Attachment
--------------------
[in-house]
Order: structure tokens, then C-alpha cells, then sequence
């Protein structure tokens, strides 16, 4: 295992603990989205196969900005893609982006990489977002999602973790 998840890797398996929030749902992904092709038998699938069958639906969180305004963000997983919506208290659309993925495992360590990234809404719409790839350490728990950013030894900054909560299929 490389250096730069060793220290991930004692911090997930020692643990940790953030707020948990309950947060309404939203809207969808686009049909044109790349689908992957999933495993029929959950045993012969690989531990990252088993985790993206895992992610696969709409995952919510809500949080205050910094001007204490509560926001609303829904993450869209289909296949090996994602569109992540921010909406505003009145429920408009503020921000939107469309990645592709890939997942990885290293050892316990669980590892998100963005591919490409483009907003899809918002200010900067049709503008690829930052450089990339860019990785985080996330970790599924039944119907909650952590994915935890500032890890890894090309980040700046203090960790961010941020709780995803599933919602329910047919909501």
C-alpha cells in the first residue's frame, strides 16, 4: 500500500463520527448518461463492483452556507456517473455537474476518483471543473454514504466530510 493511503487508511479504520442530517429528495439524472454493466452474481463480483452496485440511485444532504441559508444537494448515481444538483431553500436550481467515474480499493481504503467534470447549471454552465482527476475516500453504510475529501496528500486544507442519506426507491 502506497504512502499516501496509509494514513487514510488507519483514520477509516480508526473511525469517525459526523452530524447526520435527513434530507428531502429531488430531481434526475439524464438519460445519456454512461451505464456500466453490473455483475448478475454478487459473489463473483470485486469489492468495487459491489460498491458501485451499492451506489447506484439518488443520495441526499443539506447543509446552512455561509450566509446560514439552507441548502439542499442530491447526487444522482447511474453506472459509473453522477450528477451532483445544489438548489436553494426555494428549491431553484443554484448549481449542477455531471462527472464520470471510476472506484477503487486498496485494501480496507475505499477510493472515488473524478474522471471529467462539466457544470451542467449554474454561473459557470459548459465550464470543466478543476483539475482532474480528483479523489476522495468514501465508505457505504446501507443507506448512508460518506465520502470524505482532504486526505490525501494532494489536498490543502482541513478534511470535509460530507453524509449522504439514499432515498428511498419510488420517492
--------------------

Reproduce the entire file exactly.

[in-house]
Order: structure tokens, then C-alpha cells, then sequence
């Protein structure tokens, strides 16, 4: 295992603990989205196969900005893609982006990489977002999602973790 998840890797398996929030749902992904092709038998699938069958639906969180305004963000997983919506208290659309993925495992360590990234809404719409790839350490728990950013030894900054909560299929 490389250096730069060793220290991930004692911090997930020692643990940790953030707020948990309950947060309404939203809207969808686009049909044109790349689908992957999933495993029929959950045993012969690989531990990252088993985790993206895992992610696969709409995952919510809500949080205050910094001007204490509560926001609303829904993450869209289909296949090996994602569109992540921010909406505003009145429920408009503020921000939107469309990645592709890939997942990885290293050892316990669980590892998100963005591919490409483009907003899809918002200010900067049709503008690829930052450089990339860019990785985080996330970790599924039944119907909650952590994915935890500032890890890894090309980040700046203090960790961010941020709780995803599933919602329910047919909501």
C-alpha cells in the first residue's frame, strides 16, 4: 500500500463520527448518461463492483452556507456517473455537474476518483471543473454514504466530510 493511503487508511479504520442530517429528495439524472454493466452474481463480483452496485440511485444532504441559508444537494448515481444538483431553500436550481467515474480499493481504503467534470447549471454552465482527476475516500453504510475529501496528500486544507442519506426507491 502506497504512502499516501496509509494514513487514510488507519483514520477509516480508526473511525469517525459526523452530524447526520435527513434530507428531502429531488430531481434526475439524464438519460445519456454512461451505464456500466453490473455483475448478475454478487459473489463473483470485486469489492468495487459491489460498491458501485451499492451506489447506484439518488443520495441526499443539506447543509446552512455561509450566509446560514439552507441548502439542499442530491447526487444522482447511474453506472459509473453522477450528477451532483445544489438548489436553494426555494428549491431553484443554484448549481449542477455531471462527472464520470471510476472506484477503487486498496485494501480496507475505499477510493472515488473524478474522471471529467462539466457544470451542467449554474454561473459557470459548459465550464470543466478543476483539475482532474480528483479523489476522495468514501465508505457505504446501507443507506448512508460518506465520502470524505482532504486526505490525501494532494489536498490543502482541513478534511470535509460530507453524509449522504439514499432515498428511498419510488420517492